It’s never easy to end of life a product, but the fact is the use case for it no longer really exists.

In 2009, URL shorteners were all the rage. Twitter didn’t have its own but did have a 140 character limit for each message. Most people who shared links used at least one service. Most of them had “bookmarklets” that (kind of) worked on early iPhones. If I remember correctly, some did have apps but they weren’t very good. They worked with a single service and required many taps to do the one thing you really wanted to do.

www.cut’s unique selling point was that, once configured, you could shorten a URL without even tapping a button (other than the home button to exit): you launch the app with a URL on the clipboard and it pastes the shortened one back on the clipboard. I though it was a neat idea. App Store review often had other ideas, complaining, in essence, that the UI was too sparse. They weren’t wrong, per se, as much as missing the point. In the last few years, each update has taken several rounds in review to be approved.

I’ve used it as a “playground,” rewriting both the UI and the backend several times over the years to try out new Apple technologies. I also used it to experiment with different business models (it started as advertising supported, then an IAP and finally paid upfront). I’ve even used it myself a lot! But all good things must come to an end.

Thank you to everyone who downloaded a copy. I hope you liked it.

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Yummy 3.3.3

You’ll find a new version of Yummy on the App Store. It’s one of the usual “fixes and minor improvements” releases.

There (should be) no user-visible change… except if you have one of the recently released Apple devices with new screen sizes. In that case, you’ll find that Yummy now knows about the whole screen!

In the meantime, I’m continuing to work on Yummy 3.4 that will have some more substantial changes.

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Quick Calendar 1.1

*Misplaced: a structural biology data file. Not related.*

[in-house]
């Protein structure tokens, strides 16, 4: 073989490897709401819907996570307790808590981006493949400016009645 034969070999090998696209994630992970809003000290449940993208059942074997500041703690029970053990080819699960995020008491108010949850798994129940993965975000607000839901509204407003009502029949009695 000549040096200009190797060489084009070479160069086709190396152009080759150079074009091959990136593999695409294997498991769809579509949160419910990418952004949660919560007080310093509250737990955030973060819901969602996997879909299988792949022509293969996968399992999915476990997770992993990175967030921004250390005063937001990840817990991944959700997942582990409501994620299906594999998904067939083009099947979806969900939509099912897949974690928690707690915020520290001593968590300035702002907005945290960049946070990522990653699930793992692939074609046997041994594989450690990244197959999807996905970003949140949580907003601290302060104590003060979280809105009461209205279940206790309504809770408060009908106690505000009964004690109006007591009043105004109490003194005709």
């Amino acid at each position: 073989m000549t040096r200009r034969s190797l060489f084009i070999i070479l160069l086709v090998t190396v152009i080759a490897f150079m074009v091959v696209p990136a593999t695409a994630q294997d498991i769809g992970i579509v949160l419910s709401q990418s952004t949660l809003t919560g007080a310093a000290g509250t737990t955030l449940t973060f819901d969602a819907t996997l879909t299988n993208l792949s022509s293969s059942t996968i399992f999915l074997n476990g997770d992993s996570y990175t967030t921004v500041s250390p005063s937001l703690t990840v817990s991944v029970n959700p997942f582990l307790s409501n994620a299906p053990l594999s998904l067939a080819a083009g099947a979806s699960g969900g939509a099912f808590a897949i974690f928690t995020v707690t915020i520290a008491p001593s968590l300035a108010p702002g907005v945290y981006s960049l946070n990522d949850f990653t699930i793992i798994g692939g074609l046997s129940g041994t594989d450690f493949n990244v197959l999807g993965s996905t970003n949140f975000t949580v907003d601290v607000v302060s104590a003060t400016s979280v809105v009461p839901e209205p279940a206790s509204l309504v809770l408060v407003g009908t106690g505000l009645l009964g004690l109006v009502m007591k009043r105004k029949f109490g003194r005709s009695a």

Quick Calendar version 1.1 is just now on its way to the App Store, ready for download!

Which version, you ask? The Mac version or the iPhone version?

Quick Calendar for Apple Watch

All the above. And more!

Version 1.1 on the Mac brings a couple of frequently requested features:

  • Support for macOS Mojave. This means, mostly, it works much better when using Dark Mode
  • You can now change the colours of the days

And, of course, there’s the usual minor changes and fixes.

Version 1.1 of the iPhone version brings support for all of Apple’s recently released new hardware. And by that I don’t just mean the iPhone and iPad, but the Apple Watch, too!

The Watch app allows you to skim back and forth, month-to-month, using the digital crown. (Really annoys me that you can’t do that in the month view in the Calendar app!) There’s a complication that can be used instead of Apple’s date complication on some watch faces.

As before, Quick Calendar is free to download. No purchase is required to get its full functionality, but if you like it please do add to the Tip Jar available in both apps.

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Smart App Banner 1.1.2

This almost happened without any fanfare at all, and, while it’s a tiny update, it seems that releasing software without even a tiny blog is fair to both the users and the people who develop it.

And, this time, the developer wasn’t me.

The change to our Smart App Banner WordPress plugin is small but was submitted by a user. You shouldn’t notice anything new or different but it’s a nice, internal update that should limit the risk of Bad Things happening in the future.

Enjoy!

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Yummy 3.3.2

So here’s the last “tidy things up before the new version of iOS comes out” update for Yummy. The changes are mostly fixes for things reported by users: